I sometimes sit and people the now non-existent pews (several pews at the front and the back were removed during her days — see centre page photo feaure. Ed.) with those who once worshipped with us and are now at rest, and feel that they are indeed still with us, a great cloud of witnesses whenever we meet together. Is it any wonder that our hearts are filled with thankfulness and praise as we join in singing:
”These stones that have echoed their praises are holy
And dear is the ground where their feet have once trod•?

It has been and is a great privilege to belong to St Faith‘s, and we owe its people and priests a debt of gratitude which can only be repaid by loving service and a deepening of our devotion to our Lord, who is the head and source of all that sustains and helps us.

May God bless us and keep us all in His way till travelling days are done.‘

Having learnt on the grapevine that Ranee Seneviratne had distinguished herself in the musical field, we asked her tell us something of what she has been up to and achieved.

My Music                 Ranee Seneviratne

On taking early retirement in 1993 I pursued my interest in singing. I was fortunate in having the best of singing teachers (my first a Professor at the Academy in London). Soon after retiring I obtained the Performer‘s Certificate for Singing, and joined the international Singing Teachers‘ Association, gaining much from the experience of the high calibre teaching. The lectures were so informative, and the masterclasses with young singers most enjoyable.

I began to teach, and found that my pupils were gaining top places at music festivals and passing their exams with distinctions and merits. Early this year I entered for the Trinity College Performers‘ Diploma, and was given the date of March 31st last. Two days before, however, we suddenly lost Pippa, our beloved West Highland dog. She loved music and would sit without a sound in the room for hours while I practised or was teaching. Her death was a terrible blow and I decided at first not to sit the exam but, with my family‘s persuasion and my teacher‘s encouragement, I went ahead.

The exam comprised of various components. There were technical exercises, then a recital of four songs, two of which were set pieces. The first was an oratorio aria from Handel‘s `Jephtha‘ and the second, an Italian bel canto aria by Bellini. The third was a Mahler Lieder and the last an unaccompanied Hebridean folk song, the ?Eriskay Love Lilt‘. I had to introduce my recital and speak about each song.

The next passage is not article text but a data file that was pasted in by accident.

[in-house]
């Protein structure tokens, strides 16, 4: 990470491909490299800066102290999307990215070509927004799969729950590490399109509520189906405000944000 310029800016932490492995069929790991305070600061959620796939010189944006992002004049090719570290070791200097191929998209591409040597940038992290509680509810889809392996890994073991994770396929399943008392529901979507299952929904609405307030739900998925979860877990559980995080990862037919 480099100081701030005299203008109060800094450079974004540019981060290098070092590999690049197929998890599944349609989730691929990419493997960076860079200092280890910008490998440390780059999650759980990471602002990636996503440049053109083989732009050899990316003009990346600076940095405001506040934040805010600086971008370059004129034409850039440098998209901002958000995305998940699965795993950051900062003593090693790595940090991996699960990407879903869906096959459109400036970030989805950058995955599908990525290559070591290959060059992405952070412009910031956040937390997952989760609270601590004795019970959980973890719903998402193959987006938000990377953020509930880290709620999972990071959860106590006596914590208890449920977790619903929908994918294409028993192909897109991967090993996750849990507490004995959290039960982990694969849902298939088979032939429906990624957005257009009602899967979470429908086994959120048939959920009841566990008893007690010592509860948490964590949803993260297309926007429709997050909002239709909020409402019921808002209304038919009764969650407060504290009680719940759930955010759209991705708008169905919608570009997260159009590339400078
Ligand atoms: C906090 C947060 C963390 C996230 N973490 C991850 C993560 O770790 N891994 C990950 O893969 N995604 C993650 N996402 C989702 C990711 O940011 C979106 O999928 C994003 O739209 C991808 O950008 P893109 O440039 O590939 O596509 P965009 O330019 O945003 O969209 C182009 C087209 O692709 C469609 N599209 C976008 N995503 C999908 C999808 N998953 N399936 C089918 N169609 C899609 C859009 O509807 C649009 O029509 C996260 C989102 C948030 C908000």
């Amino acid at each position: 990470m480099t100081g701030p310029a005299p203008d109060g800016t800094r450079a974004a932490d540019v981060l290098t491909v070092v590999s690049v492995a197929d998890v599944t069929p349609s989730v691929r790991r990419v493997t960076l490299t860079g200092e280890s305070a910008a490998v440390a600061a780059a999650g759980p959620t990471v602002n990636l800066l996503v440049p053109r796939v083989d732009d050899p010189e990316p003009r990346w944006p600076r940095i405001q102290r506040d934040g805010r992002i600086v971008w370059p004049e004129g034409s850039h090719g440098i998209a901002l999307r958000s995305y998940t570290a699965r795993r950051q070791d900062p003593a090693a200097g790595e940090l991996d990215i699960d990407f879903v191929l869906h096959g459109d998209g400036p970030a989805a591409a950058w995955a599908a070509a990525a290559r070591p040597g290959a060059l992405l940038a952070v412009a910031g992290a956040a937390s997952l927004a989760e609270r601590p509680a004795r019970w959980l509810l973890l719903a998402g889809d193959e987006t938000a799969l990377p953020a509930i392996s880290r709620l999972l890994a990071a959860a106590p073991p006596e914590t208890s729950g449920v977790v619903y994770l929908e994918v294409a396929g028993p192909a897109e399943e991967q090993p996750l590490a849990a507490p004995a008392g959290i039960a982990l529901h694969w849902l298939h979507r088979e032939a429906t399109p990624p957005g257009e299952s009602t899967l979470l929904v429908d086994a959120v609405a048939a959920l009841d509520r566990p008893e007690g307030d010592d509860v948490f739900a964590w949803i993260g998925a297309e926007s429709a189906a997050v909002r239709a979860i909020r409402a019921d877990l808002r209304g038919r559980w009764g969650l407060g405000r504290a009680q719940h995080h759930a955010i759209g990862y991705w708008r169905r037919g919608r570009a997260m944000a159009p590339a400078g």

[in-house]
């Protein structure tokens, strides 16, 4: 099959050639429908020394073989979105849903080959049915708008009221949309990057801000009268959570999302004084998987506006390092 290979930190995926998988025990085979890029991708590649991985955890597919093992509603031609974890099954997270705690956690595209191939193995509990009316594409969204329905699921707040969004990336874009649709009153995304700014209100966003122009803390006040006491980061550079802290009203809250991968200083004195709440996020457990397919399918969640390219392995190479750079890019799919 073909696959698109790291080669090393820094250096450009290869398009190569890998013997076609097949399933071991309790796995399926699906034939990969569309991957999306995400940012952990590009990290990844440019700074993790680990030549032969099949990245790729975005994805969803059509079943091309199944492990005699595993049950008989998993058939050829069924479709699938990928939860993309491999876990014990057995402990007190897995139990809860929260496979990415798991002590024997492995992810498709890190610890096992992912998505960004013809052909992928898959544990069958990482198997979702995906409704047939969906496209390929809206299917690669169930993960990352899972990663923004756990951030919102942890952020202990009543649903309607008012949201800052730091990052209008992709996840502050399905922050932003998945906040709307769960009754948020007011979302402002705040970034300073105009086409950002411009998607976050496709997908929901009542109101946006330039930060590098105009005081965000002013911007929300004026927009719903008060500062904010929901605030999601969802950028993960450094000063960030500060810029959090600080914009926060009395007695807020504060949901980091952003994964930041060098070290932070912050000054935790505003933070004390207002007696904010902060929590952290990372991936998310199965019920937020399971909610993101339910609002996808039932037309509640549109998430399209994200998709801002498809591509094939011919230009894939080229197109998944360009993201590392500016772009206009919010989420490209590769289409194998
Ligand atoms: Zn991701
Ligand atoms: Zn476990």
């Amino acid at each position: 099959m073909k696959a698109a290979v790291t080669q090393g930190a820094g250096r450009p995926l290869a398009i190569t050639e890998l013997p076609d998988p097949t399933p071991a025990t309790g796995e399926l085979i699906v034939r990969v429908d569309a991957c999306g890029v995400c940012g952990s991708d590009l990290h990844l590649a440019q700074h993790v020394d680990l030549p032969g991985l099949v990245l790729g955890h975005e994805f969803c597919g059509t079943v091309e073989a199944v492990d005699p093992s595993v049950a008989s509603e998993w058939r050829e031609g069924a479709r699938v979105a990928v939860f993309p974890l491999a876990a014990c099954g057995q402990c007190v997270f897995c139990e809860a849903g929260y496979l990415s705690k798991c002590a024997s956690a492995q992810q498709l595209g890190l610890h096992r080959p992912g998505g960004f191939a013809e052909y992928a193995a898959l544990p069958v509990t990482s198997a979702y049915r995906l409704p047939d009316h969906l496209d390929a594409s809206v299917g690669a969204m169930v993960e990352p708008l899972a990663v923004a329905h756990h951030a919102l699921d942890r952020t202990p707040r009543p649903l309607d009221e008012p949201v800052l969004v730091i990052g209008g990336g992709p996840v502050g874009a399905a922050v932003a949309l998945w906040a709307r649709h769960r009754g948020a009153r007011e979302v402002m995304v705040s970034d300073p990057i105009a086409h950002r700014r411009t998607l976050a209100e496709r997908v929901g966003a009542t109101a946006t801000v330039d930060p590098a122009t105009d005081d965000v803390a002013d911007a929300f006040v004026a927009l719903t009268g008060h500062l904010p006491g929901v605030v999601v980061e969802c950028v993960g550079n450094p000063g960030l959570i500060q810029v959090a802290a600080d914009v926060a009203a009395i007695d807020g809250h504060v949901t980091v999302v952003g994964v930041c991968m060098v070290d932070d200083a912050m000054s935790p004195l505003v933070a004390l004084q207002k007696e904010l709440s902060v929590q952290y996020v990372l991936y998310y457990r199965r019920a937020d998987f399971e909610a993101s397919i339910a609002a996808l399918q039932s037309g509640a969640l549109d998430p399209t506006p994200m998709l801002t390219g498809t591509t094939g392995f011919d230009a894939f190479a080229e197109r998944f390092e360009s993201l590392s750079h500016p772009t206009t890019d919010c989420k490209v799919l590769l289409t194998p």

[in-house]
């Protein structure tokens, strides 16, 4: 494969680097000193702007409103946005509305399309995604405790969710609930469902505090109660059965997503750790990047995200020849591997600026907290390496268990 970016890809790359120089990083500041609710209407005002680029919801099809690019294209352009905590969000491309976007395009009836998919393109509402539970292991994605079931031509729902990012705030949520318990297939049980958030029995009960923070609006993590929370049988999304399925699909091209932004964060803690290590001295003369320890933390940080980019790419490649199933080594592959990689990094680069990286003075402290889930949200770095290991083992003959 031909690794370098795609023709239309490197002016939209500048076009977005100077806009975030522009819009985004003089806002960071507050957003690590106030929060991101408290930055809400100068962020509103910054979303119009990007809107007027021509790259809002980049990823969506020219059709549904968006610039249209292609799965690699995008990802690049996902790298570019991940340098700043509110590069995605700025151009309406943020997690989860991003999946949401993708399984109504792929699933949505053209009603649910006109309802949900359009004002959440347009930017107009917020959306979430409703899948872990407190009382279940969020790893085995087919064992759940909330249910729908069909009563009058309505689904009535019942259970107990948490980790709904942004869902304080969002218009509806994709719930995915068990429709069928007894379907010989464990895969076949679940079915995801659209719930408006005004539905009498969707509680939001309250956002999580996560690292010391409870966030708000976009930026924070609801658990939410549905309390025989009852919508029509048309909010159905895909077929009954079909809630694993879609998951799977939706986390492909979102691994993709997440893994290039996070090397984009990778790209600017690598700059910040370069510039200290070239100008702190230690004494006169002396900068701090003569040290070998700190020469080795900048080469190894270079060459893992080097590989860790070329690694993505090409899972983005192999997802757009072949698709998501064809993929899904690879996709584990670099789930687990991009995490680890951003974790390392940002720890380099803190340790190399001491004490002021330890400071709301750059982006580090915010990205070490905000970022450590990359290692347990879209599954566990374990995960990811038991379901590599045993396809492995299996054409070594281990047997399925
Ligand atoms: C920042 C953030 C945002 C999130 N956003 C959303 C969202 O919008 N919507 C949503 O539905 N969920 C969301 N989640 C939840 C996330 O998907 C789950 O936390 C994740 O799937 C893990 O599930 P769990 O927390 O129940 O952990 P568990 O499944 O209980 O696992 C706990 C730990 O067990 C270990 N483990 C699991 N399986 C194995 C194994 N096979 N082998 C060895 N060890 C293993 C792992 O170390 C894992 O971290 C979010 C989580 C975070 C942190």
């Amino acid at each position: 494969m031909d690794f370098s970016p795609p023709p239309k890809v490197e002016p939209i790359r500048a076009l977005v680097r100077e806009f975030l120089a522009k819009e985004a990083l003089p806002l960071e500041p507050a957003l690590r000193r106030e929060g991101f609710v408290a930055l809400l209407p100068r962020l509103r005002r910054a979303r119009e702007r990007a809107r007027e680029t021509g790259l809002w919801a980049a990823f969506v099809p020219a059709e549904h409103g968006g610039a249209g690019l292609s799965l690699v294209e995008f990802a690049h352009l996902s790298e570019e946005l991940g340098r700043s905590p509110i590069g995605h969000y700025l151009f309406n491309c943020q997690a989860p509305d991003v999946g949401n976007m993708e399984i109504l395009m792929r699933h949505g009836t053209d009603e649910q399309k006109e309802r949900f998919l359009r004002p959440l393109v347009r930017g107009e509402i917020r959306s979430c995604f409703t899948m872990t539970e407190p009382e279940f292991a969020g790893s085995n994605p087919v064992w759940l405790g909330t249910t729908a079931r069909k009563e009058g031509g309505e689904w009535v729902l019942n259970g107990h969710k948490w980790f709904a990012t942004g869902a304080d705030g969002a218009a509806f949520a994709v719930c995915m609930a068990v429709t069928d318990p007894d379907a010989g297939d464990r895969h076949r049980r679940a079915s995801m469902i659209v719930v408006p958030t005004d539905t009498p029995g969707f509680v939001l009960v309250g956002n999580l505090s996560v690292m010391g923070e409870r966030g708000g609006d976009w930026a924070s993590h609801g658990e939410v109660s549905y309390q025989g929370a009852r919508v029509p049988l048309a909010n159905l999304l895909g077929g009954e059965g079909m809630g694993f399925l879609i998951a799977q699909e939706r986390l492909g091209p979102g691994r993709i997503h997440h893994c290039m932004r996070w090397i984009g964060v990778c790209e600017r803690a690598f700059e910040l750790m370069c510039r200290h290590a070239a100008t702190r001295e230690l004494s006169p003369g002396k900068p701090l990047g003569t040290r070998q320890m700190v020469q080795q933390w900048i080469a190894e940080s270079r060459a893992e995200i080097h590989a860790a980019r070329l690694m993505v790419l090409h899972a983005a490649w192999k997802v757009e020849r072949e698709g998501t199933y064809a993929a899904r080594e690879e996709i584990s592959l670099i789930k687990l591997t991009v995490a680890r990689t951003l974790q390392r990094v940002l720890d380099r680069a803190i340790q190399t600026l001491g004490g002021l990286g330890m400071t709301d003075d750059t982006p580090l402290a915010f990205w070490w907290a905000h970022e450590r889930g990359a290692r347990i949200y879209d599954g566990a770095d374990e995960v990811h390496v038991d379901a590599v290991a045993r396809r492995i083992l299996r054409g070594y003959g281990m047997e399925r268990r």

After all this I had to sight read a piece of unaccompanied music ending in a remote key, then extemporise eight bars using the material given and bring the music back to the home key. There were aurals, too, clapping the rhythm and singing the melody and identifying errors deliberately made in piano music. I don‘t know how I got through all this. I had certainly prayed for added strength and I am sure Pippa was with me then as she always was before.

Three days later I heard that I had passed the Diploma — A.T.C.L., which entitles me to be an Associate of Trinity College, London. I am so grateful to have been guided by teachers of the highest calibre, of whom the most recent teaches at thr Royal Northern College of Music. My sincere thanks also to Fr George Gilford and Gerard Callacher for their unfailing support with my music. They have accompanied me at concerts, and Ged accompanies my pupils at their exams. I have a lot to be grateful and thankful for, and I thank God that he has made it all possible.

A Fond Farewell from the Wardens

By the time this issue reaches most of its readers, Fr Christopher Ketley will have left St Faith‘s for pastures new. As he explained last month, he will be in charge of the Manchester Diocese parish of St Augustine, Pendlebury, with the status of Team Vicar Designate. The post came up rather suddenly, and his departure has seemed to rush upon us in the last few weeks, so that we have hardly had time to adjust to the prospect of there being no occupant of the Curatage (it always sounds more like an operation than a residence) and, indeed, no stipendiary priest at St Faith‘s for the first time for many years.

Both at the Annual General Meeting in March and more fully on Low Sunday, proper tribute was paid to Fr Christopher and all he has done for St Faith‘s. We shall miss his very real pastoral care and genuine concern for many people, his thoughtful, thought-provoking sermons and challenging Newslink editorials, his sometimes unexpected liturgical innovations and his bone-crushing handshake. He has been a breath of fresh air to us and we have learnt much from each other. Having cut his teeth here, he moves on to sink them into a parish of his own, and we wish him and Clare every good wish and blessing in their future ministry. We will be in touch, and we expect him to come back and preach to (at?) us in due course before the Centenary Celebrations are over. To save him giving out some three hundred change of address cards we print one below: the editor particularly likes the ?@liverpool‘ part of the e-mail address: it should appeal to  ?Mancs‘!